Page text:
|Title||Nonaffine deformation under compression and decompression of a flow-stabilized solid|
|Publication Type||Journal Article|
|Year of Publication||2016|
|Authors||Ortiz, CP, Riehn, R, Daniels, KE|
|Journal||Condensed Soft Matter|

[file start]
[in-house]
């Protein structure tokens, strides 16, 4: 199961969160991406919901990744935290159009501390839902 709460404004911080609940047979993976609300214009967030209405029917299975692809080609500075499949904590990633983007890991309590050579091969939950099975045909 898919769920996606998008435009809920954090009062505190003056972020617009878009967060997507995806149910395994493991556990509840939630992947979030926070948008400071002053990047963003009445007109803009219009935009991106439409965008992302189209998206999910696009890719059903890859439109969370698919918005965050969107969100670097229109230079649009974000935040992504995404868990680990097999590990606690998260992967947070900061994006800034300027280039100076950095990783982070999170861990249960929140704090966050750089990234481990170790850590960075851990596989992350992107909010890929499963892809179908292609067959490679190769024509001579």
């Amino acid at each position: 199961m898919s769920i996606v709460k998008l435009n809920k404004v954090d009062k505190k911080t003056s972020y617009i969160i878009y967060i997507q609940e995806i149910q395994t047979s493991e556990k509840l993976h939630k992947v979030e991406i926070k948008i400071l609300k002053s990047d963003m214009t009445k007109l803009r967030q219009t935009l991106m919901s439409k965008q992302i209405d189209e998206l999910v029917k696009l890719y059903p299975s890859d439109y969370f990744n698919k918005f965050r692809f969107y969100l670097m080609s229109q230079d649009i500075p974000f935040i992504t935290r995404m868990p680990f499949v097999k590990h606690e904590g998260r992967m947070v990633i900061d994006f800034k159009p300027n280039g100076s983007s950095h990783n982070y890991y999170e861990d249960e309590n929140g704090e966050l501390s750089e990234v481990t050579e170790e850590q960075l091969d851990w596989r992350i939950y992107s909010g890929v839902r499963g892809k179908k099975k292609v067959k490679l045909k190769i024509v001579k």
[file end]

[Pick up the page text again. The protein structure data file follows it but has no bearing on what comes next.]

Understanding the particle-scale transition from elastic deformation to plastic flow is central to making predictions about the bulk material properties and response of disordered materials. To address this issue, we perform experiments on flow-stabilized solids composed of micron-scale spheres within a microfluidic channel, in a regime where particle inertia is negligible. Each solid heap exists within a stress gradient imposed by the flow, and we track the positions of particles in response to single impulses of fluid-driven compression or decompression. We find that the resulting deformation field is well-decomposed into an affine field, with a constant strain profile throughout the solid, and a non-affine field. The magnitude of this non-affine response decays with the distance from the free surface in the long-time limit, suggesting that the distance from jamming plays a significant role in controlling the length scale of plastic flow. Finally, we observe that compressive pulses create more rearrangements than decompressive pulses, an effect that we quantify using the D2 min statistic for nonaffine motion. Unexpectedly, the time scale for the compression response is shorter than for decompression at the same strain (but unequal pressure), providing insight into the coupling between deformation and cage-breaking.